Tricia Bennett's picture

My Year with the Making Meaning Program

As a fifth-grade teacher, I strive to provide the strongest instructional supports for my students! This includes providing instruction on reading and understanding texts of various genres. As you likely know, it is a daunting task to plan and pull together materials/resources and implement comprehension instruction that is rigorous. This led me on a search—was there something that would support my teaching and align with my ideas about reading and understanding text?

As a self-confessed nerd, I spend time engaged in conversation about teaching with my friends. These conversations led me to the Making Meaning program. I read the teachers manuals over the summer and had a hunch that this material could be what I was searching for…a year long program, with high teacher support, all the needed materials, student scaffolding towards independence and a focus on using genres to support strategy and skill development.

I started teaching the Making Meaning program week one of the school year. The results were obvious. By October, I was amazed! I was seeing improvements in reading comprehension in all of my students, from the highest- to the lowest-level readers. They were talking about, writing about, and engaging in texts in a deeper and more efficient manner than previous years. My high-level readers were engaged in critical thinking and able to extend themselves because they were pushed to use what they were being taught in texts that met their needs. My low-level readers were using complex strategies in an efficient way with text that was right for them.

Now, as we round the end of the school year, early, amazing results have only amplified. I find that my students…

  • are using strategies as they think deeply about text
  • know what strategies to use when reading independently
  • have the structures to express their thinking verbally and in writing
  • can look at texts in complex ways
  • can independently apply what we have worked on beyond the Making Meaning lesson and the reading block
  • have the social structures to support working well with others throughout the school day.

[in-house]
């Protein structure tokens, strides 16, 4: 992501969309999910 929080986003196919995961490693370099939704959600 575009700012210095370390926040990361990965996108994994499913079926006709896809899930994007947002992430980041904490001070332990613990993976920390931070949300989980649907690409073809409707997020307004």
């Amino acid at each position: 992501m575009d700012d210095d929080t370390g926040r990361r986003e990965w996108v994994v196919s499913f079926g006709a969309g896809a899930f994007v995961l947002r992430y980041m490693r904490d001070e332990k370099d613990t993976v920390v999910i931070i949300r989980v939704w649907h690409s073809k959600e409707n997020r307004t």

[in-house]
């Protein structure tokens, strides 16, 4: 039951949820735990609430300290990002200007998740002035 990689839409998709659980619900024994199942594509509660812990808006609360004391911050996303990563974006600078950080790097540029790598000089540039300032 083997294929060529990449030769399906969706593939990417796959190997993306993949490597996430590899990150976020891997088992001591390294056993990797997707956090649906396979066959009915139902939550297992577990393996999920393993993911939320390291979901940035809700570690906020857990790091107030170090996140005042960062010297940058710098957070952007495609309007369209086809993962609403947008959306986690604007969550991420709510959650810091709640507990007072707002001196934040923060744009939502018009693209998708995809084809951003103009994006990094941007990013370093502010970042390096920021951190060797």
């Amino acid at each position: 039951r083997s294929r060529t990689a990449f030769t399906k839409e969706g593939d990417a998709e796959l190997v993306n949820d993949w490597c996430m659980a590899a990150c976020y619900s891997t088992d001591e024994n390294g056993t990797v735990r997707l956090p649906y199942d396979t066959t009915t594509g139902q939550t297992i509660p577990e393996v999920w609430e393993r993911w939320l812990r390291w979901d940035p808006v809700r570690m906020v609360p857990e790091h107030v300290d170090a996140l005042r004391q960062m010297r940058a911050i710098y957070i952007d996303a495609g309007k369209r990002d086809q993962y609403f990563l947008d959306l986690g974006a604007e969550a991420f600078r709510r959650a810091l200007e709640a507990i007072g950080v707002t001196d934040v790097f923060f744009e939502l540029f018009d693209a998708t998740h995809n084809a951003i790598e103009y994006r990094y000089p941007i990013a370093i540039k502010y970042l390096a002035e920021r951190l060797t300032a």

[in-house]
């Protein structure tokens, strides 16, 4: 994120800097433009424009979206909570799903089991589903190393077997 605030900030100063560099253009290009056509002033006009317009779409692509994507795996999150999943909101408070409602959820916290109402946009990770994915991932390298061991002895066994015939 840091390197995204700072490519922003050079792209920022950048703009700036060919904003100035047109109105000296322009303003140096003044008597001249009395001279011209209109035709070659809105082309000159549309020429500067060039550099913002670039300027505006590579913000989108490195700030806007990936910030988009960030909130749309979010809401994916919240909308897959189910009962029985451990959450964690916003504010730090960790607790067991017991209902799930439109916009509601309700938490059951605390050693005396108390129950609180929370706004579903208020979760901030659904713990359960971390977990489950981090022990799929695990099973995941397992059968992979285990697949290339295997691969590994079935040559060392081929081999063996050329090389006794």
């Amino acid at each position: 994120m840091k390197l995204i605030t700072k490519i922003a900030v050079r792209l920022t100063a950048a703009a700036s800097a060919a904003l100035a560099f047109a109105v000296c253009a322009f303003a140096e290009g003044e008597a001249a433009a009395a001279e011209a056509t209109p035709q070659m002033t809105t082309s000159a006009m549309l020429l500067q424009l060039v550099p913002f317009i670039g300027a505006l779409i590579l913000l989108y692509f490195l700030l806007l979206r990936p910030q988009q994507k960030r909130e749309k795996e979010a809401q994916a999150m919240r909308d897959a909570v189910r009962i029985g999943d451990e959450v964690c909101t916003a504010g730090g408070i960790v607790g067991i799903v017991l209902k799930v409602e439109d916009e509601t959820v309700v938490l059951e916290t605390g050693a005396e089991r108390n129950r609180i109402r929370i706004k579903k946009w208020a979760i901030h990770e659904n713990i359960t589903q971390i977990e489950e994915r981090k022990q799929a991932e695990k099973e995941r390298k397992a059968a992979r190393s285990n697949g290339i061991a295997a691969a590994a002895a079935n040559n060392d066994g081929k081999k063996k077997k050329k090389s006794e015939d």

One of the biggest and most impressive surprises is the way students have learned to use the text, the context, and their schema to make smart inferences. The design of the Making Meaning lessons makes it both easy and natural for students to experience and learn how to infer in various texts.

My one wish is that I had started IDR as intended in the Teacher’s Manual at the beginning of the school year rather than waiting until January. I see now how this independent practice would extend the students engagement in text and would provide a venue for me to coach, confer, and observe what the students are able to do independently (which is our goal after all☺).

My advice to others would be to…

  • spend the time reading the manual and the lessons to build a solid understanding of the intent of the work in the Making Meaning lessons.
  • teach the lessons as written and pay attention to the scaffolds provided for teachers in the notes, facilitation tips, etc.
  • refrain from adding into the lessons. Allow the lessons to build on the text reading of the genres using the strategies and skills.

With thoughtful planning and reflection based on careful observations of students, I think you will also be amazed.

Tricia Bennett has been teaching fifth grade for the last 10 years in Sanford, FL. She uses Making Meaning during her literacy block daily to support students deeper understanding of complex texts.

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Comments (4)